CI Server (Jenkins, TeamCity, etc.) Integration
  • 09 Jan 2023
  • 8 Minutes to read
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CI Server (Jenkins, TeamCity, etc.) Integration

  • Dark
  • PDF

Article summary

BuildMaster is tightly integrated with CI servers such as Jenkins and TeamCity. This allows you to:

  • Browse CI server projects directly from BuildMaster
  • Import artifacts from projects/builds into BuildMaster build artifacts
  • Deploy the imported build artifacts to servers and/or the cloud
  • Queue/trigger new builds on CI Servers
  • Monitor CI server projects and automatically import artifacts when new builds are created

This article will walk through how this integration works, which will help you set up your applications, create advanced scripts/workflows, as well as troubleshoot issues when they come up.

CI Project Connections

When creating a new application, you'll be prompted to connect to a CI Project. You can also add CI Project connections from the application's Settings page.


When creating a CI project connection, BuildMaster will guide you through connecting to a CI server such as Jenkins or TeamCity, and then selecting a project your account can access.

Behind the scenes, there are two parts to a CI server connection:

  • Credentials; this contains your CI server's service's account information (e.g. personal access token) and is generally shared across all applications (global)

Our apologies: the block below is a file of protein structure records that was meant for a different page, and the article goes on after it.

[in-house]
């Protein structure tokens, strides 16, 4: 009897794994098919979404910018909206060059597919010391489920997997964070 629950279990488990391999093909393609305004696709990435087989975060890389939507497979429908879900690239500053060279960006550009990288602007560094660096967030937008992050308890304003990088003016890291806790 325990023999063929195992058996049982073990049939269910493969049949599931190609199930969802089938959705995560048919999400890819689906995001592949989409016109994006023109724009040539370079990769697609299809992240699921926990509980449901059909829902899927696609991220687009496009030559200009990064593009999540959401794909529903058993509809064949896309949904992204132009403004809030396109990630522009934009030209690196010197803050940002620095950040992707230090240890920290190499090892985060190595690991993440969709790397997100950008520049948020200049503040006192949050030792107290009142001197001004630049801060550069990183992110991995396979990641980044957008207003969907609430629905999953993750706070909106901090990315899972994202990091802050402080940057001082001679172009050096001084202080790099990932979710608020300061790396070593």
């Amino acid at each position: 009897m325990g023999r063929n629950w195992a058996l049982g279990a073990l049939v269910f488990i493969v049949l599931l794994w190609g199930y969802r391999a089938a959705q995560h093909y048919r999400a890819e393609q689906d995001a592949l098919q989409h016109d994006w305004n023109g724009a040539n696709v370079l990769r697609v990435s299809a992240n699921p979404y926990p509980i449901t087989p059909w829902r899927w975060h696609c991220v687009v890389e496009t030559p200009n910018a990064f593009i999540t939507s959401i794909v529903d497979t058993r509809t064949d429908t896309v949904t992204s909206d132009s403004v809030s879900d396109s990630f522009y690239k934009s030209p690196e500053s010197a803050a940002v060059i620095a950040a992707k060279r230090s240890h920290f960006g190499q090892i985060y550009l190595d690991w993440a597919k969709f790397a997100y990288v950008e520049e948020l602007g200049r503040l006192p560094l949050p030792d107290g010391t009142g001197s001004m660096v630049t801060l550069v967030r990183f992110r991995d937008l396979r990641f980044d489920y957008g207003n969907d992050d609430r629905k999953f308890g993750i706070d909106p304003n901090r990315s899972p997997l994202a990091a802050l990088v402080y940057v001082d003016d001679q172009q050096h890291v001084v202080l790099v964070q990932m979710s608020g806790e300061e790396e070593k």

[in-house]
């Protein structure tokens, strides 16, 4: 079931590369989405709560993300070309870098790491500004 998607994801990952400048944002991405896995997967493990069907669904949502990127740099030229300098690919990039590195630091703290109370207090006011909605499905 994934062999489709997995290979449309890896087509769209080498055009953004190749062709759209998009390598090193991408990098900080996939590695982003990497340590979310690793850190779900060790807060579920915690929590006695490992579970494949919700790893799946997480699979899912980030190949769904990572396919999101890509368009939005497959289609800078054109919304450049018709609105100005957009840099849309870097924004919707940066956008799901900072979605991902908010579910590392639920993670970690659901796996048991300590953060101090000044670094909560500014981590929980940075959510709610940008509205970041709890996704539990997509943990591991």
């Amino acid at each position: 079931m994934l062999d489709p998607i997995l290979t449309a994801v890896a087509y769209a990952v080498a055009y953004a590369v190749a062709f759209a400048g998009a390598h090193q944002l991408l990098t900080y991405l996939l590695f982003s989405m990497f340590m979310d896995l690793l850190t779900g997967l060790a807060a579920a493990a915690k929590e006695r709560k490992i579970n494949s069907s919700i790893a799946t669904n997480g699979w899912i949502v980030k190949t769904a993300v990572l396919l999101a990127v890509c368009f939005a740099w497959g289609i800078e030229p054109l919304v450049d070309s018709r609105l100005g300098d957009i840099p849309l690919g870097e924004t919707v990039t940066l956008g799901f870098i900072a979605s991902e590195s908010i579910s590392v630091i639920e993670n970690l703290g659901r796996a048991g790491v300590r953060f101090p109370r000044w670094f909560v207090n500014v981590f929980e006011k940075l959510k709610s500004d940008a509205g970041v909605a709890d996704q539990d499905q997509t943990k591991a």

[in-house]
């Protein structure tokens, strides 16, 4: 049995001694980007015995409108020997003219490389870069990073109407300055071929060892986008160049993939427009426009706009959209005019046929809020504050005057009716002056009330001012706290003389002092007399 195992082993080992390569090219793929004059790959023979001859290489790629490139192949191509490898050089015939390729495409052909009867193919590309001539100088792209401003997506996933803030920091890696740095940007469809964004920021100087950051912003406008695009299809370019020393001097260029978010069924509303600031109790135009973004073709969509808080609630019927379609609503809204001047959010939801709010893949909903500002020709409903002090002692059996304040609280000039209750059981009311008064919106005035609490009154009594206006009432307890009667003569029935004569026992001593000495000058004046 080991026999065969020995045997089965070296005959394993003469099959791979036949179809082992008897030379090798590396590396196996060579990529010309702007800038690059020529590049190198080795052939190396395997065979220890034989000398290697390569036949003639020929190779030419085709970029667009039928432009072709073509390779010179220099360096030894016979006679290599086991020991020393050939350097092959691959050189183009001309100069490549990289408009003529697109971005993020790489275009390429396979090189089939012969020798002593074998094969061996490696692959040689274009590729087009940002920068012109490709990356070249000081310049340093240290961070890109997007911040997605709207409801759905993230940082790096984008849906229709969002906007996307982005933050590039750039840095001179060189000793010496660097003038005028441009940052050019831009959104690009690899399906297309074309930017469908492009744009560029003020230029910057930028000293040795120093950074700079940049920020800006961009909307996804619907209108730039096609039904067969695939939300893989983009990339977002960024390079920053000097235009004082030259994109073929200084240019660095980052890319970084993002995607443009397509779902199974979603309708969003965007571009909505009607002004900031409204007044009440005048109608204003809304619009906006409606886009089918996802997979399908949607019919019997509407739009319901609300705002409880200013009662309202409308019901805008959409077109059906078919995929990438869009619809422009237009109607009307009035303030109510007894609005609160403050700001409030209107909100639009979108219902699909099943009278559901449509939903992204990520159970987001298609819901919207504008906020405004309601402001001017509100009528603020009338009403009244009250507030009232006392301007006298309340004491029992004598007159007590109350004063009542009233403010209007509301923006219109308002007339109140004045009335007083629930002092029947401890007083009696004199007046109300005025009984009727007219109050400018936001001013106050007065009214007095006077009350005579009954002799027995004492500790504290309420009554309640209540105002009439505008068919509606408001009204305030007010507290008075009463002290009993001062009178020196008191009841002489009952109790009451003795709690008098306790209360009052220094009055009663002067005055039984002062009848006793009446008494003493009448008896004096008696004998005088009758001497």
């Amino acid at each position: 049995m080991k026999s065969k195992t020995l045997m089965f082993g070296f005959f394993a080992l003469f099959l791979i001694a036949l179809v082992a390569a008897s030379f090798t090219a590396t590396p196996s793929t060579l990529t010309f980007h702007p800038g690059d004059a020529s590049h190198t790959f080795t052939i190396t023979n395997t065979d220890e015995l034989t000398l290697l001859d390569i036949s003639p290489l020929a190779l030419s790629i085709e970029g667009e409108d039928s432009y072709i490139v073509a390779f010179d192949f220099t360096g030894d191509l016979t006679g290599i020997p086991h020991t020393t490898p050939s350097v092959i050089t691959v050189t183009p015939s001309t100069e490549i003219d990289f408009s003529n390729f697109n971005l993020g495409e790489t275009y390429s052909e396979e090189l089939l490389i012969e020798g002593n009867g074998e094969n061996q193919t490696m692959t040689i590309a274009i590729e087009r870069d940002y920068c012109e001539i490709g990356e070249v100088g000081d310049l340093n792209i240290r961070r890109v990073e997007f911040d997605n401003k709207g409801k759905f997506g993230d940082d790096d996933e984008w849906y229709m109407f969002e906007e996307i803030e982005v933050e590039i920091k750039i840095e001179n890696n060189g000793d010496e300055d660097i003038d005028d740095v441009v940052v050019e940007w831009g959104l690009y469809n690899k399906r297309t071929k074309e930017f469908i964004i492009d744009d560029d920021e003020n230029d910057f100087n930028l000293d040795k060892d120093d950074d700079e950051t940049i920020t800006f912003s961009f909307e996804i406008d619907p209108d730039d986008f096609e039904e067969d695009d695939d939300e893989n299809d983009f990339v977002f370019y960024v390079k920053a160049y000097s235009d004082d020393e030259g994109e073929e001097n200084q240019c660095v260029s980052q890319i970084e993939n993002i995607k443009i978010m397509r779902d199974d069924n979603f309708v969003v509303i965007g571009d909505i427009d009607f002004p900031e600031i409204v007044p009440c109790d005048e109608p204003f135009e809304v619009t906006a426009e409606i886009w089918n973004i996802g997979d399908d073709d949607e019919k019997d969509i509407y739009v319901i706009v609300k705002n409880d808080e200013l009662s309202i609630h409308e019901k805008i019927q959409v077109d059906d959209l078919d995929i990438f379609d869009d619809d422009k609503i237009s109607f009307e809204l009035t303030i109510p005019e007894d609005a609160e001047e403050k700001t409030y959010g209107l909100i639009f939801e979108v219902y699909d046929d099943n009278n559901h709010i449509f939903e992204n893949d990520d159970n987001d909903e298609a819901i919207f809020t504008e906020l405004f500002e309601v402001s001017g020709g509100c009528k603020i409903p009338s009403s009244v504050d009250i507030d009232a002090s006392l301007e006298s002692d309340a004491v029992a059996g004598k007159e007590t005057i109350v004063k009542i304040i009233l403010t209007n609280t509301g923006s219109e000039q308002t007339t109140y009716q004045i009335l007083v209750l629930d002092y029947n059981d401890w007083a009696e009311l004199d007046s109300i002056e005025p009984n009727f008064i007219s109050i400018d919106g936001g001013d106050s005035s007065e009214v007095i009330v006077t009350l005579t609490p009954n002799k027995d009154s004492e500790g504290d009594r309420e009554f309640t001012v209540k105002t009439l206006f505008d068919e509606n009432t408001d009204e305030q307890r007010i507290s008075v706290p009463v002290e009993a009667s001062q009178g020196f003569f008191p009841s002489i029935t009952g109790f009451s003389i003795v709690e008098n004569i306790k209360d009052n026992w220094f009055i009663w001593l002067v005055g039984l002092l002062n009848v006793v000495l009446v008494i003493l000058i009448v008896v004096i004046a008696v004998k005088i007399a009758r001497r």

• Resource; this represents an individual project and is generally associated with a credential and not shared with other applications

You can edit these items directly to enable advanced scenarios (such as a shared repository) by clicking view all on the Settings page, or by going to Admin > Credentials & Resources. See Credentials & Resources to learn more.

Synchronizing CI Project Builds

After adding a CI project to an application, BuildMaster will routinely query that project for information about the latest builds. This synchronization occurs in response to user actions like browsing the builds page. While this means you're always seeing the most up-to-date code, it may yield occasional page loading delays (1–2 seconds) while synchronizing.

Errors in Synchronized Repositories

You may occasionally see an error message when browsing CI server builds in BuildMaster:


This means that the project is in an error state. This can happen for a few reasons, but the most common are:

  • invalid credentials (access token expired, changed, etc.)
  • invalid project (URL changed, etc.)
  • network error occurred during synchronization

To resolve this, navigate to Settings, click on the CI project that's in an error state, and resync. You can also try to delete and re-add it from the Settings page.

Browsing CI Server Builds

One of the biggest benefits to BuildMaster's CI server integration is being able to browse builds and quickly import artifacts for later deployment.

For example, after integrating your application with a Jenkins project, a Jenkins tab will become available, and will show recent builds and their status:


Clicking on an individual Jenkins build will display Jenkin's metadata about the build, including parameters and artifacts.


CI Server Build Scopes

BuildMaster supports Branched Projects in Jenkins and TeamCity projects with multiple build configurations. If your CI project uses either of these features, you'll see a Branch or Build Configuration displayed.

However, in both cases, the Jenkins or TeamCity build number is unique to that scope. For example, a multi-branch project in Jenkins can have two different builds numbered #11: one under a master branch and one for a develop branch. The same is true with TeamCity and build configurations.